• Center on Health Equity and Access
  • Clinical
  • Health Care Cost
  • Health Care Delivery
  • Insurance
  • Policy
  • Technology
  • Value-Based Care

Case Report Highlights Malignancy Challenges Post Liver Transplant


In this case, a patient died 18 months following his transplant after developing de novo intrahepatic cholangiocarcinoma.

Despite significant advances in liver transplantation in recent years, posttransplant de novo or recurrent malignancies remain a significant problem in this patient population.

In a new case report published in the Experimental & Clinical Transplantation, investigators describe a patient who received a liver transplant due to hepatitis B–related end-stage liver disease and subsequently developed de novo intrahepatic cholangiocarcinoma. The authors said this is believed to be the first such case reported in the scientific literature.

In this case, a 48-year-old man with hepatitis B–related liver cirrhosis and end-stage liver disease with several complicating factors sought care. His Model for End-Stage Liver Disease score was 26, prompting physicians to list him as a candidate for a transplant. Pretransplant imaging indicated no evidence of any malignancy, the authors noted.

He eventually received a whole-organ transplant from a deceased 72-year-old man who was confirmed to be negative for the hepatitis B surface antigen and hepatitis C virus antibody. There also was no evidence of malignancy, the authors said.

The recipient was given induction Simulect (basiliximab), and Prograf (tacrolimus), CellCept (mycophenolate mofetil), and prednisolone as maintenance therapy for immunosuppression. Tacrolimus was maintained at a level of 10 ng/mL for the first year after the transplant.

The patient was discharged from the hospital 20 days following the transplant, with no report of complications. However, after 2 months, he patient experienced a fever, abdominal pain, and a skin rash, prompting a trip to the emergency department (ED). Imaging identified what appeared to be a benign biliary stricture in the right hepatic duct. It was repaired using a biliary drainage catheter and the patient was discharged.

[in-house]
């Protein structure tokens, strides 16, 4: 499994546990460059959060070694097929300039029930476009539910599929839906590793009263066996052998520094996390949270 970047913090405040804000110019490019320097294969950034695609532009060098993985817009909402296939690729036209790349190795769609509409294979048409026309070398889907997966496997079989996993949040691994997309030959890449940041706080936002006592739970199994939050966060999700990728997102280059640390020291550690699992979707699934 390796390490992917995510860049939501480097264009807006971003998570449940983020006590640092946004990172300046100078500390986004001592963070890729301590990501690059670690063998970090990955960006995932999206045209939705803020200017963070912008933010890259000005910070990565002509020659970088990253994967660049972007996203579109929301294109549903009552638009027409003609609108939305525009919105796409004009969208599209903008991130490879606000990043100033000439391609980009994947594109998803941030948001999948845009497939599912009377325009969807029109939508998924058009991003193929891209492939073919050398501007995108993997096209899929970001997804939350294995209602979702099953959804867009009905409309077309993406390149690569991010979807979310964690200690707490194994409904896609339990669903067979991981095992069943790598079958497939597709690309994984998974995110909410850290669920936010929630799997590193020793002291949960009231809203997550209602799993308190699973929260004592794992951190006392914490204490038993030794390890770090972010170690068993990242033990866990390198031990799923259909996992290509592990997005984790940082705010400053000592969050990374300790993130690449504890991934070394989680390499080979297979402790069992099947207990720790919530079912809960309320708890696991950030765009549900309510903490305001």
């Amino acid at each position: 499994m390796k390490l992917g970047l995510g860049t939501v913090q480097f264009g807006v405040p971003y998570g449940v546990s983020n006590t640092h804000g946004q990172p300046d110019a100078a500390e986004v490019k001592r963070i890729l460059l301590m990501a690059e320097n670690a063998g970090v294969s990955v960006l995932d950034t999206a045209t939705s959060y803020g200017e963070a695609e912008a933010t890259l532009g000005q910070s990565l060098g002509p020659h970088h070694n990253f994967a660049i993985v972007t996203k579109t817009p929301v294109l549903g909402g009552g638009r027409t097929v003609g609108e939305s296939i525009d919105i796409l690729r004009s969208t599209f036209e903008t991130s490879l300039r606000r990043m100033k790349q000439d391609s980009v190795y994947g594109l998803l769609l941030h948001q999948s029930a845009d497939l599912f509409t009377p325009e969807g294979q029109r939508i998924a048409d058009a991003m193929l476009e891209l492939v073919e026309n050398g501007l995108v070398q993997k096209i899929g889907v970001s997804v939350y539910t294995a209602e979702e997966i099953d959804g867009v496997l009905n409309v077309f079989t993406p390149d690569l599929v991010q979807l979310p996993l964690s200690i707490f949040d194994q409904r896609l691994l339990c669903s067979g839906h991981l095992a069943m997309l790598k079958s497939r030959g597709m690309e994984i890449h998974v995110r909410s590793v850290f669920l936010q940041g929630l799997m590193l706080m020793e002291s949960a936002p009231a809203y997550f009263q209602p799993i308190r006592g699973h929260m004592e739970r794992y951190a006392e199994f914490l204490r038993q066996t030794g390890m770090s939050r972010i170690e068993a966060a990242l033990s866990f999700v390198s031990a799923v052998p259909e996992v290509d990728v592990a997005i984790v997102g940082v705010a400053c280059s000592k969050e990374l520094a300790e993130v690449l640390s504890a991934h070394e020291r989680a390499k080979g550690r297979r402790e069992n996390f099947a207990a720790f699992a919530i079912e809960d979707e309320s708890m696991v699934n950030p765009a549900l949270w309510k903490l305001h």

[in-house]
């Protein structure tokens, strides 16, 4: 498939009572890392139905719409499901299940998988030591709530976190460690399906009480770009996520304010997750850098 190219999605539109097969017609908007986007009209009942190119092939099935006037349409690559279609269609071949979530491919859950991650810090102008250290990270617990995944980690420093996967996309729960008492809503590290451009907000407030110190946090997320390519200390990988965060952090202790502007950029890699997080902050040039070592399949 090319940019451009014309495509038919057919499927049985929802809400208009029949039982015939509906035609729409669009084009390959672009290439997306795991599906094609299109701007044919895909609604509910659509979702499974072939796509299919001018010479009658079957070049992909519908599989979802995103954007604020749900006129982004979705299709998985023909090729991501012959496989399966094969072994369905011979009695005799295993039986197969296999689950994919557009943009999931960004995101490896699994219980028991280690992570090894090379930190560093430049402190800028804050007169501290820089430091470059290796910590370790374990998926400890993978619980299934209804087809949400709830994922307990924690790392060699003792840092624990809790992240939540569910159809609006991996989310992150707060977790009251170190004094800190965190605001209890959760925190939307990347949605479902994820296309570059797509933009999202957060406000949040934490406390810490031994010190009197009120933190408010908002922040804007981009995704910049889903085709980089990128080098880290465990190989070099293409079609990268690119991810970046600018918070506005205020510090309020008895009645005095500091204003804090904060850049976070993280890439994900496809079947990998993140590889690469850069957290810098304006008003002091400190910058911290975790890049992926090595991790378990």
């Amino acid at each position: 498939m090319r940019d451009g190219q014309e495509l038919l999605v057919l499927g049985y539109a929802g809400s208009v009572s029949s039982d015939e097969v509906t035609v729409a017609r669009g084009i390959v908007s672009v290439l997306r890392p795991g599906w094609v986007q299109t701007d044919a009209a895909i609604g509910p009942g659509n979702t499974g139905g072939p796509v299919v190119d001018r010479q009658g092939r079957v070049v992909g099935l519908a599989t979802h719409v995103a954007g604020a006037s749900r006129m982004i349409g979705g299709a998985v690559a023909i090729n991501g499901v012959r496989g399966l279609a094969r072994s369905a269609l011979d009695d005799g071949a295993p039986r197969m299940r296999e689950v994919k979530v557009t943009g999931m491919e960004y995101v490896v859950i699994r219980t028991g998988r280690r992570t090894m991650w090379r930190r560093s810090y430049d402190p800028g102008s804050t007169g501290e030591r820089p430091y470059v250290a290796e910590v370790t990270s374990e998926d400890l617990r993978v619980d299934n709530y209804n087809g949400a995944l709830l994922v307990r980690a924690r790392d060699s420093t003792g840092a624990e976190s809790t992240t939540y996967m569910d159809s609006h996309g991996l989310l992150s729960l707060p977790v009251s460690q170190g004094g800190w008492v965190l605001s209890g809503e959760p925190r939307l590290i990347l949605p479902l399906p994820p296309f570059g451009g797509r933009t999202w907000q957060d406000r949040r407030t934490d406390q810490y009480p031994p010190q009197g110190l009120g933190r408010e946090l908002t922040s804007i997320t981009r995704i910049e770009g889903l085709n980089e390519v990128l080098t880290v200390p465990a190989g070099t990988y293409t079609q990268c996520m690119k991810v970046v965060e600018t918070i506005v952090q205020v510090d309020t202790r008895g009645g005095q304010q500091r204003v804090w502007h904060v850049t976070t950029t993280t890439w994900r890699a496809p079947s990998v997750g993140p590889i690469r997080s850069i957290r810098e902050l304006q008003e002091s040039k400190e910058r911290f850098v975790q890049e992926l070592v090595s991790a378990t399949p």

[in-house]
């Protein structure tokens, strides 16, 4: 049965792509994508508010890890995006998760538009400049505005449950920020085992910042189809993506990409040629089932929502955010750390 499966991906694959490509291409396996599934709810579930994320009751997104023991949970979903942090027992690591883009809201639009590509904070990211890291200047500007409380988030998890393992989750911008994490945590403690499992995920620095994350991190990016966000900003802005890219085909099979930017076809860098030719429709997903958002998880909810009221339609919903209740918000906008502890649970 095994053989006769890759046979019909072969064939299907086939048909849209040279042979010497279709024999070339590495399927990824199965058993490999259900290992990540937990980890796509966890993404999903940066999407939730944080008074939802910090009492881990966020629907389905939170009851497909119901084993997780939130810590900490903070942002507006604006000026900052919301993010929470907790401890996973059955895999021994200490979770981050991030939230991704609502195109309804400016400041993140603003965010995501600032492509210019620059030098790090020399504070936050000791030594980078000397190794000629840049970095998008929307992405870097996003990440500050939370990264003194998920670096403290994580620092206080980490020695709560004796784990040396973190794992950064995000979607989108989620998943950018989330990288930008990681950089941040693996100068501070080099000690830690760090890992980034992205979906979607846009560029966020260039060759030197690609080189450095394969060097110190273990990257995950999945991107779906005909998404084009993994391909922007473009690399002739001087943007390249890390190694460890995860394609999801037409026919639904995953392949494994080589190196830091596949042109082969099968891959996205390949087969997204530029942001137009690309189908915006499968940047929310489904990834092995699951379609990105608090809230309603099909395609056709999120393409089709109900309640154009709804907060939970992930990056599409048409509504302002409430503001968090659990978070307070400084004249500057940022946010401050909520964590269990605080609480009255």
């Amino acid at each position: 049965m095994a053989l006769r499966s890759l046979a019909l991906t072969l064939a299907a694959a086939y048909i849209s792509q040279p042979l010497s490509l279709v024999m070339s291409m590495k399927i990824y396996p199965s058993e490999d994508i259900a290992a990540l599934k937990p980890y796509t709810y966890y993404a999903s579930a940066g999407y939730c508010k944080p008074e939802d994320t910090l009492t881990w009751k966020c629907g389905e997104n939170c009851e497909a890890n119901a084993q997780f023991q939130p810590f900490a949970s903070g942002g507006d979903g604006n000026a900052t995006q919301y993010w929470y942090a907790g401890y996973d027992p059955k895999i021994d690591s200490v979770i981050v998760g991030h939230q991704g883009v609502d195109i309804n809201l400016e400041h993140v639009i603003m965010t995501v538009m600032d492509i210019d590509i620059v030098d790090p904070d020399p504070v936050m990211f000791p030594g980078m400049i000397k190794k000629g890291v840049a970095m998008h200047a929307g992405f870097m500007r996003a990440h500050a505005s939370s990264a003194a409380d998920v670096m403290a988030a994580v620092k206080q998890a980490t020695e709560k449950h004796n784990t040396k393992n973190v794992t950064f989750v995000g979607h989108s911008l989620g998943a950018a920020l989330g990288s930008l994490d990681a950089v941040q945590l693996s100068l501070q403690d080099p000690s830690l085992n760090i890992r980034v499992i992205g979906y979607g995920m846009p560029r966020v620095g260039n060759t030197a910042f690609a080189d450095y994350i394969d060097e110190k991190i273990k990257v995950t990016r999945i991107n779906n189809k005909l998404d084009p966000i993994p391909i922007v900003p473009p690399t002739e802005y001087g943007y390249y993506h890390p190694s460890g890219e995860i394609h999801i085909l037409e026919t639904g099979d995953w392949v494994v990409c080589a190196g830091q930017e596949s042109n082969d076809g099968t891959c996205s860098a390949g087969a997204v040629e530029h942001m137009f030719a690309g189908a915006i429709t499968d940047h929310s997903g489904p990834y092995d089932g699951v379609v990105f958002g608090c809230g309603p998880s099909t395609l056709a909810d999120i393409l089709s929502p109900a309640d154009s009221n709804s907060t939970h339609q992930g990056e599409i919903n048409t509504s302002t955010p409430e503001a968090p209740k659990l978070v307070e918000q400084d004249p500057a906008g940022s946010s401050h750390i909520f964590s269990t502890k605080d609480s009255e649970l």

The following day, he returned to the ED with a fever and skin rash and a series of laboratory tests was administered. A cytomegalovirus real-time polymerase chain reaction test came back at 565 IU/mL. The patient was administered simultaneous antiviral and antibacterial medication. His symptoms improved, but then recurred, prompting repeated hospitalization and discharge.

At 10 months post transplant, the patient returned to the hospital with symptoms described as anorexia and generalized pain. This time, a scan showed intrahepatic bile duct dilation and a new contrast-enhancing mass around the hilum, the authors said. A biopsy confirmed it to be cholangiocarcinoma and chemotherapy was initiated, but the patient died 8 months later.

The investigators said the case was rare in part due to the type of cancer the patient experienced after his transplant. In Western populations, nearly half of de novo malignancies following liver transplant are skin cancers. In Korean populations, stomach and colon cancer in men and breast cancer in women are among the most common de novo cancer types, they said.

The authors added that it can be difficult to ever know for sure whether a posttransplant malignancy is due to cancer transmitted from the donor, the development of cancer in donor cells after transplant, a new cancer resulting from long-term transplant consequences, or a recurrence of cancer for which the recipient had already been treated. They said a determination in this particular patient was likewise difficult.

“Both a donor-derived cancer and newly developed cancer in the recipient were thought to be possibilities,” they wrote. “These issues may also be related to grafts from older donors.”

Liver transplant remains the gold standard treatment for patients with end-stage liver disease, the authors said, noting that the use of older donors has increased as liver transplant wait lists have grown longer. One study found no significant differences in patient or graft survival in cases where the donor was older than 70 years vs cases with younger donors.

In this case, in the absence of a living or younger donor, the investigators decided to use the liver from the older donor due to the lack of fatty change and a satisfactory visual inspection of the liver. They noted that the recipient’s liver function following surgery recovered without problems.

Still, the investigators said there may be more to understand about the use of transplants from elderly donors

“Caution should be taken when using grafts from elderly donors, as additional donor risk factors, such as steatosis or long-term ischemia, may increase the incidence of organ dysfunction,” they concluded.

The investigators added that tumor marking tests and CT scans, in addition to other tests, could be leveraged to better evaluate grafts from older donors.


Moon HH, Shin DH, Choi YI. De novo intrahepatic cholangiocarcinoma after deceased donor liver transplant in an adult patient. Exp Clin Transplant. 2022;20(3):316-320. doi:10.6002/ect.2021.0437

Related Videos
Dr Mrinal Gounder
Related Content
© 2023 MJH Life Sciences
All rights reserved.